The PHLASH Trolley is a seasonable visitor trolley that loops throughout the city. It makes 27 stops from Penn’s Landing on the Delaware Waterfront to the Philadelphia Museum of Art area and is free for ages 65+. I used their services several times when they arrived before my Big Bus Tours. The same folks run the Philadelphia Trolley Works & the Big Bus Tours. They depart from Historic Downtown Philadelphia (5th & Market), and a 24-hour pass is $25 for ages 55+. I used their hop on and off feature for many of their 21 stops. The first day I rode the total route (1 1/2 hours) to orient myself to the city. I took great photos from the open-air top deck of the bus. They will also pick you up at your hotel.

A generation of 78 million strong, Baby Boomers travel more frequently than older and younger generations (I am 76 and past the BB timeline). I will note the attractions that offer a discount for seniors. I stayed at a delightful 48-room boutique hotel in the heart (Spruce at 12th St) of the Washington Square West neighborhood in Center City, The Alexander Inn. There is a 24-hour fitness center and e-mail center in the basement. A continental breakfast is served every morning and there are always fruit and snacks available. The staff was super helpful and the rates were very reasonable for the great location, $109-$139. If you are a AAA or AARP member, there is an additional 10% discount for Sunday and Monday stays. They are 6 blocks from the Historic District, 12 blocks from Museum Row and 2 blocks from the theatre district with shopping and food all around them. I ate across the street from the hotel at Tria Café, a small and casual restaurant specializing in food and wine pairings. My 4-course meal with one glass of wine cost less than $30. After dinner I walked a few blocks to have a gelato at Capogiro. This was a recommendation by Brian Friedman, a local wine and food writer.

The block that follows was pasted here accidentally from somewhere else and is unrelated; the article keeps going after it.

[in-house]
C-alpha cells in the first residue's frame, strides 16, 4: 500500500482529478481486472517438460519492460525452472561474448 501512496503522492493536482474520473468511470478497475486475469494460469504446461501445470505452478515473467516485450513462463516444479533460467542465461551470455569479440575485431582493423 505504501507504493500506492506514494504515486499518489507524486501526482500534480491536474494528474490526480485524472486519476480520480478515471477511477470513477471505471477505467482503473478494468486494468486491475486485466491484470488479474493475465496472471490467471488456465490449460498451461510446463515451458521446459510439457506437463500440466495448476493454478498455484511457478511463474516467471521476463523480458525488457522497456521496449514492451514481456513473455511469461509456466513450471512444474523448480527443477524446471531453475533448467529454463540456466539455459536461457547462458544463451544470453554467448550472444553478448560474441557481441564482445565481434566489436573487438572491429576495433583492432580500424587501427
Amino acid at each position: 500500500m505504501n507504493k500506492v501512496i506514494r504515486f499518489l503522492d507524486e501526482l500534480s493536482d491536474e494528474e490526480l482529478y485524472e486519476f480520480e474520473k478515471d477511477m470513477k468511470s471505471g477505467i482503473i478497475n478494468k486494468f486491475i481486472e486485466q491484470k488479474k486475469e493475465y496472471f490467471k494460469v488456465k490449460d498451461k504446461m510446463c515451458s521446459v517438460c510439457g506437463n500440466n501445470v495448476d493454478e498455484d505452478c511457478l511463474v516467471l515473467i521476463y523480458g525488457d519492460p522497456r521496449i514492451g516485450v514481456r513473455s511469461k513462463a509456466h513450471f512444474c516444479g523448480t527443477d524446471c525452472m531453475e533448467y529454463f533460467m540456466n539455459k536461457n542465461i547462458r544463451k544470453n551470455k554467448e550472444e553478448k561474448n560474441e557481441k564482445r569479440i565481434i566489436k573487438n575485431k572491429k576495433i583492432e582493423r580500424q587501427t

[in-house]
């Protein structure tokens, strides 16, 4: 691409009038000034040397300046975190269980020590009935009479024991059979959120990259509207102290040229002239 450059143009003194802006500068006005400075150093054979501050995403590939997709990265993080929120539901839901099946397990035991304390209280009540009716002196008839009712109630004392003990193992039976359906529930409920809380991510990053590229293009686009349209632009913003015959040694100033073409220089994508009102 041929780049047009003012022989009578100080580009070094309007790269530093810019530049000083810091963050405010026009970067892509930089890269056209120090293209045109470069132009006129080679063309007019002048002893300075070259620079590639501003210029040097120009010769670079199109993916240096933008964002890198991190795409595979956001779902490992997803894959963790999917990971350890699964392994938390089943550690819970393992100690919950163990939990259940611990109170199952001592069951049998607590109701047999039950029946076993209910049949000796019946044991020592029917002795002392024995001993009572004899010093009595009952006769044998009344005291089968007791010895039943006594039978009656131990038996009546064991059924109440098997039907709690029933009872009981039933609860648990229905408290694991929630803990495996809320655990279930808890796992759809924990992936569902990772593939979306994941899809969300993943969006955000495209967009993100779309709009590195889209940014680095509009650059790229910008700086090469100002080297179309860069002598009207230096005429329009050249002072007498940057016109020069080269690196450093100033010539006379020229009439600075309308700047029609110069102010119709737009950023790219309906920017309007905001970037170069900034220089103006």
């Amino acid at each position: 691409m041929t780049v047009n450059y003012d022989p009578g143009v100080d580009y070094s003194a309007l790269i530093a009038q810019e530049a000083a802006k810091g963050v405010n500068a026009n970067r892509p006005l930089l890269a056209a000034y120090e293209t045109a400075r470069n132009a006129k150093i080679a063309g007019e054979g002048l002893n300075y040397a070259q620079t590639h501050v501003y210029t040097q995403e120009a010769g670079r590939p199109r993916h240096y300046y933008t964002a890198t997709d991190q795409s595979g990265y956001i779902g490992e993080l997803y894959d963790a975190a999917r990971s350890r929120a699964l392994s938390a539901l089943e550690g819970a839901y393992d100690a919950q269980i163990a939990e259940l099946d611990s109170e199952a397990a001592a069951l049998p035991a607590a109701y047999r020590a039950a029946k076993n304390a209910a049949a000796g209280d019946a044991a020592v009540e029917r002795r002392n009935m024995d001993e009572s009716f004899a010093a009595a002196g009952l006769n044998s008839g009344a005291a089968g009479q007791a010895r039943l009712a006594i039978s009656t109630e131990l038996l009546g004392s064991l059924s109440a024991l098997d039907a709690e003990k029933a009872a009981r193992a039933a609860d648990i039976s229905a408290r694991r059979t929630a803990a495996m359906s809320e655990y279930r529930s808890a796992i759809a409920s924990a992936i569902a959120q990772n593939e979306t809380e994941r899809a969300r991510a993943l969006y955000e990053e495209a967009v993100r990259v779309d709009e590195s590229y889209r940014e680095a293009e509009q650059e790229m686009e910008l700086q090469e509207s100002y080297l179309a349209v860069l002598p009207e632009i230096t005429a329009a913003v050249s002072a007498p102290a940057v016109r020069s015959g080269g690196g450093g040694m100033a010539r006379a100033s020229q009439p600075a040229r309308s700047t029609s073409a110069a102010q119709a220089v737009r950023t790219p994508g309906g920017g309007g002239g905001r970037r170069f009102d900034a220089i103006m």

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The first I will declare a Must See is the Independence Visitor Center- 6th and Market, across from the Liberty Bell. A block from the Bus/Trolley depot, this is the primary point of visitor orientation for the City of Philadelphia, the southern New Jersey waterfront and Bucks, Chester, Delaware and Montgomery Counties. There are information desks, hotel and restaurant reservation service, concierge assistance, exhibits and movies and a snack bar and gift shop. The cleanest public toilets in the city are located here. The Center is in the middle of the Independence National Park Mall, and you can pick up free tickets for Independence Hall and the Liberty Bell Center from one of the park rangers at the desk in the Center. If you are disabled they will allow you to cut the line at the Liberty Bell.